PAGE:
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A deal involving a tech company based in New Zealand shows how a start-up can strategically leverage IP to drive forward its business. PowerbyProxi has just secured $4 million in funding from Samsung Ventures, largely on the back of a world class patent portfolio it has built over recent years. The Auckland outfit has developed wireless charging technology for consumer devices such as smartphones and television remotes. Alongside the funding, Samsung Electro-Mechanics has also entered into a strategic partnership with PowerbyProxi and agreed to license its wireless power IP and technology.
Said to be considering an IPO, PowerbyProxi has potentially hit the jackpot. Now every component shipped by Samsung with its technology embedded inside will bring the Kiwi business revenue and perhaps pave the way for eventual global commercial success. Without its investment in developing a strong portfolio of IP, this would not have happened. It also shows that patent strategy is not just for big technology companies based in North America, Europe and Asia’s largest countries.
With a population of approximately 4.5 million people New Zealand has a small domestic consumer base, so in order to grow local companies need to export and build their market share overseas. For a number of reasons, this has not happened as much as it could have done. Legislators are aware of the problem and have recently passed an updated Patent Law which, among other things, is meant to “represent a significant step in supporting innovation in New Zealand…and make it easier for New Zealand businesses to export and grow”. As reported on this blog previously, claims that the legislation outlaws software patents are well wide of the mark. However, what they could do is lead Kiwi companies to believe that this is the case; something which may impede their patenting strategies and so have an adverse effect on their growth opportunities. That would be a real shame.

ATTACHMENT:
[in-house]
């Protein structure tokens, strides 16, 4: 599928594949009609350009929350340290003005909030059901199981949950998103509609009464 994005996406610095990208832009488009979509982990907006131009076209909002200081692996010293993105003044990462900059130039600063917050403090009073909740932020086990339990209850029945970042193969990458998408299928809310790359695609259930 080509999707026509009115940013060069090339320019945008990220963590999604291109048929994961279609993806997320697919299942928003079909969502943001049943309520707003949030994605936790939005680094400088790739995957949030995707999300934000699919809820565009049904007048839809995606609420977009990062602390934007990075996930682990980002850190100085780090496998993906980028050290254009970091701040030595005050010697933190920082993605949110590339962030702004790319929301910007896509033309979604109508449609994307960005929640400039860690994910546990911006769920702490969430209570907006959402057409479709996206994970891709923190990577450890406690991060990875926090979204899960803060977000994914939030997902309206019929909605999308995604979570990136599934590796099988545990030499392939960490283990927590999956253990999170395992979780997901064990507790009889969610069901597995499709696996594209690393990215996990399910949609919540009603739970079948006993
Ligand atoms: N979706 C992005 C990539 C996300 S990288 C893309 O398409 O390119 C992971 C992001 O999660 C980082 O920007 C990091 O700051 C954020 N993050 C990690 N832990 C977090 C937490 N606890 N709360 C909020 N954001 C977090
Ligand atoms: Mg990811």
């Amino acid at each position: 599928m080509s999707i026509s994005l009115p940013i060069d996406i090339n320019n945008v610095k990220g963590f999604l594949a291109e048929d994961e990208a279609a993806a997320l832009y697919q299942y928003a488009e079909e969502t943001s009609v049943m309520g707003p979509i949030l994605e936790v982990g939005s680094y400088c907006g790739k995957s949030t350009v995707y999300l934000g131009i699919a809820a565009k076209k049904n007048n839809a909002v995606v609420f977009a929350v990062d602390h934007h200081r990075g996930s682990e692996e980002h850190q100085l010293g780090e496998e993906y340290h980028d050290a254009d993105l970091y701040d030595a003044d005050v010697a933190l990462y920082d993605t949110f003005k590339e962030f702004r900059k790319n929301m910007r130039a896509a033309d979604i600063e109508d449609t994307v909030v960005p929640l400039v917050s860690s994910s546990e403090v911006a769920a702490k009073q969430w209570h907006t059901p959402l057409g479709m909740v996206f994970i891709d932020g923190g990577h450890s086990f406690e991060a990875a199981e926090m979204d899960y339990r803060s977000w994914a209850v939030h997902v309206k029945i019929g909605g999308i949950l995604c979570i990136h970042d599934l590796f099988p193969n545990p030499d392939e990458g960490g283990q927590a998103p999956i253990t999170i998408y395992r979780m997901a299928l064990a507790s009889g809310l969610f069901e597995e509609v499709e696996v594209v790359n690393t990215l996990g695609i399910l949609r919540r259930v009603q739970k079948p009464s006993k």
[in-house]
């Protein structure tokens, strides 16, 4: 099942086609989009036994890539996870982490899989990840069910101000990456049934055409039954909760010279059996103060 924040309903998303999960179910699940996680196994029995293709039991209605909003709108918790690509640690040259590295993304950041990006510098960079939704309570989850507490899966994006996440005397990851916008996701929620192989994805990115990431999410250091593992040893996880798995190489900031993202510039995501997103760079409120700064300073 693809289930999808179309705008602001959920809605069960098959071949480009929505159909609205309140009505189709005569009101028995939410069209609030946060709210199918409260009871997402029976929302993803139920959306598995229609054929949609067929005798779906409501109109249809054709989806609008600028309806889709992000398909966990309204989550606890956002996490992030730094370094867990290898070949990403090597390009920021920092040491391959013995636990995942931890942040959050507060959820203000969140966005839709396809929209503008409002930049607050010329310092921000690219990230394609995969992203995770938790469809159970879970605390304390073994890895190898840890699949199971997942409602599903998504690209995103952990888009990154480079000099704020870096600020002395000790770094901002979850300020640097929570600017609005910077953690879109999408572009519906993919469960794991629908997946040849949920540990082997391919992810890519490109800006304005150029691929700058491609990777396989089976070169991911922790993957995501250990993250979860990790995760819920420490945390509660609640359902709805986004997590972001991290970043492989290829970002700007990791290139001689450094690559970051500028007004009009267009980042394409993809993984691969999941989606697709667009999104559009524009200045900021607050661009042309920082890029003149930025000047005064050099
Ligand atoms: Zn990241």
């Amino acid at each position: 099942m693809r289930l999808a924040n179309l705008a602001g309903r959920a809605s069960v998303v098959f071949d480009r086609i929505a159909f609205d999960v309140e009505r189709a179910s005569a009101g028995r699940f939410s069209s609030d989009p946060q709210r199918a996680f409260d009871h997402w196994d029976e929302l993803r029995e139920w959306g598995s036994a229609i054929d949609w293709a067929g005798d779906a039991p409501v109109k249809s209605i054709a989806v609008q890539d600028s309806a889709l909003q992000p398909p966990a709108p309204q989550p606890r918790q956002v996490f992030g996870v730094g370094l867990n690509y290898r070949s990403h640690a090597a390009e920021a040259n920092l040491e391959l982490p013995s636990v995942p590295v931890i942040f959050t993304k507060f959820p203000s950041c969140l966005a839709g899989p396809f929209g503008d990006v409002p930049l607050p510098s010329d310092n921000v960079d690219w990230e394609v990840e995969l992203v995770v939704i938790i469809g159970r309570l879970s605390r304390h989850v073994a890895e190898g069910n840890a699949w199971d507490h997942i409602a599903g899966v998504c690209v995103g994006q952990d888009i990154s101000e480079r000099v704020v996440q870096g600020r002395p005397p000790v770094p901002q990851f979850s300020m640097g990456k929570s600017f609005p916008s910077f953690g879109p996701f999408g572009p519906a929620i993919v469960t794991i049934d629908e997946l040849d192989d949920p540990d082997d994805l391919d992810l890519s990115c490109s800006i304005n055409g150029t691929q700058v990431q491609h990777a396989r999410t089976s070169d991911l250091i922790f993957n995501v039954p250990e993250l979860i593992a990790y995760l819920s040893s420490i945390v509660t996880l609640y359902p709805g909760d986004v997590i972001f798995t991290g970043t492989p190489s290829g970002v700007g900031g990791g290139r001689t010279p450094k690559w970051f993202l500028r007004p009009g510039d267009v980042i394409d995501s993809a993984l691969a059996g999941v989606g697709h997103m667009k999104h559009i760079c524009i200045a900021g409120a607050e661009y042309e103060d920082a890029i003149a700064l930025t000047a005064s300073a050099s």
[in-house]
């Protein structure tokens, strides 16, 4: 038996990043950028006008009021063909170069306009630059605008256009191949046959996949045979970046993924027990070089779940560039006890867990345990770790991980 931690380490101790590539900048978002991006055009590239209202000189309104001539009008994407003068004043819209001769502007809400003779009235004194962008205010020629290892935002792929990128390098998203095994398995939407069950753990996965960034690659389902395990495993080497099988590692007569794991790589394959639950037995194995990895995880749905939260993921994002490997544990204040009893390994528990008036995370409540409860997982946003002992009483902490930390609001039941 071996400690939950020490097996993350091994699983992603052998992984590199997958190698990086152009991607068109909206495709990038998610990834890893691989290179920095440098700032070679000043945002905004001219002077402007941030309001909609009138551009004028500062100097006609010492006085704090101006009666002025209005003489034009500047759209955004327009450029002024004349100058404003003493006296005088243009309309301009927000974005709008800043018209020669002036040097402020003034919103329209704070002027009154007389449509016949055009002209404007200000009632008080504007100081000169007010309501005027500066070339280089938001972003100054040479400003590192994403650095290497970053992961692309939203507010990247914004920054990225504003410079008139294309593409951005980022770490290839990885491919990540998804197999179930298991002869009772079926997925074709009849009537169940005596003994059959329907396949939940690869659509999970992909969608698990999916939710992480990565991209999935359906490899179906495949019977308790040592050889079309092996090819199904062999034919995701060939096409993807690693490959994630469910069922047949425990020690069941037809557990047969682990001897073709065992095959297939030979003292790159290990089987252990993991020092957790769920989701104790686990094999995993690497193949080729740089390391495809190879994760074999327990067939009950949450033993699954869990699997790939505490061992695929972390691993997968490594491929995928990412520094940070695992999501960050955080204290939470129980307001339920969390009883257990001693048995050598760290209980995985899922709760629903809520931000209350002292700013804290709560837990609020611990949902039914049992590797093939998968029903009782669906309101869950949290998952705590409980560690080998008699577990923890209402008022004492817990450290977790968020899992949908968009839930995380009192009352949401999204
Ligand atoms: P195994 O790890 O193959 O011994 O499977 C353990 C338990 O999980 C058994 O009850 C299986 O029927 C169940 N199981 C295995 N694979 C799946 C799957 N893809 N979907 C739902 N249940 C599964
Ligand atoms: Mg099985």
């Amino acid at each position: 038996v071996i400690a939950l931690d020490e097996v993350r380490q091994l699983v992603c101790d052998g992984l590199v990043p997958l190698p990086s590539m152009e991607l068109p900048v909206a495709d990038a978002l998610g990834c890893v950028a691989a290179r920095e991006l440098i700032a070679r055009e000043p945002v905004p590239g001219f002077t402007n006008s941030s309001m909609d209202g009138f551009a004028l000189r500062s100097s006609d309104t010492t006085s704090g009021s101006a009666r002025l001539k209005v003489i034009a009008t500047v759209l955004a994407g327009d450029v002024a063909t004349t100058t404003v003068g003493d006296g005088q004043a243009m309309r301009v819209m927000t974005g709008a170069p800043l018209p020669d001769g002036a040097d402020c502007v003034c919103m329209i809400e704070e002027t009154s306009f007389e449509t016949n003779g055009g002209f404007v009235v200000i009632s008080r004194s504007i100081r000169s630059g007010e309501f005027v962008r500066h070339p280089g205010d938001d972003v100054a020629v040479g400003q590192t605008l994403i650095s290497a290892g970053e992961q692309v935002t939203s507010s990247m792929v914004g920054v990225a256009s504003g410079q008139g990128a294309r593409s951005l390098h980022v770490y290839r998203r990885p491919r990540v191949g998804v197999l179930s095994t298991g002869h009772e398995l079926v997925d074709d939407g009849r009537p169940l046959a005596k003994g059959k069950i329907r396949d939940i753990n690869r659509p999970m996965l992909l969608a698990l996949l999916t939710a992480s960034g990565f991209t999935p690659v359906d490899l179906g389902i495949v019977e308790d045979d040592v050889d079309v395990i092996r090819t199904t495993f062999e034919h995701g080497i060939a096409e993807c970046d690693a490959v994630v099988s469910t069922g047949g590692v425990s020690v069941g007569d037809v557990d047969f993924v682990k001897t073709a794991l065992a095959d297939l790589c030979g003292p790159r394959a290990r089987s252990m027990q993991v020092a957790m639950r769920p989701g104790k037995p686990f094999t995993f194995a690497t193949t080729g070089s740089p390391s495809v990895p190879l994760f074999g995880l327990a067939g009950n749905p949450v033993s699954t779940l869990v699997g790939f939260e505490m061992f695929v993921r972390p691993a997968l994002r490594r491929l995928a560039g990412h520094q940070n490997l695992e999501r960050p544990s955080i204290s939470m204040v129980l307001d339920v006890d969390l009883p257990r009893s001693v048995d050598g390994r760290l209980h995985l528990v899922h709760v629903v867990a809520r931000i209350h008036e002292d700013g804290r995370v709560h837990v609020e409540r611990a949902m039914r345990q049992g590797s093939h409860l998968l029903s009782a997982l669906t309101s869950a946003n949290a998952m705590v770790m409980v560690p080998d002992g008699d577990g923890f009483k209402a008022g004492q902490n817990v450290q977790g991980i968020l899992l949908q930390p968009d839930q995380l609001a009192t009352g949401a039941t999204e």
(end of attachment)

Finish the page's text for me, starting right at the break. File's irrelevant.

PowerbyProxi serves as a blueprint for other New Zealand-based start-ups. Spun out from the University of Auckland’s engineering department, it owns 126 patents and has invested its resources in building a strong global IP position in the cutting-edge field of wireless technology. A report from Pike Research forecasts that the market for wireless power systems will be worth more than $30 billion by 2020. “Our research identified PowerbyProxi as a leader in wireless power technology based on its expertise, track record and comprehensive patent portfolio,” Samsung Electro-Mechanic’s director of wireless charging development is quoted as saying. Patent-haters in New Zealand and beyond should take note.
Licensing, IA management, Patents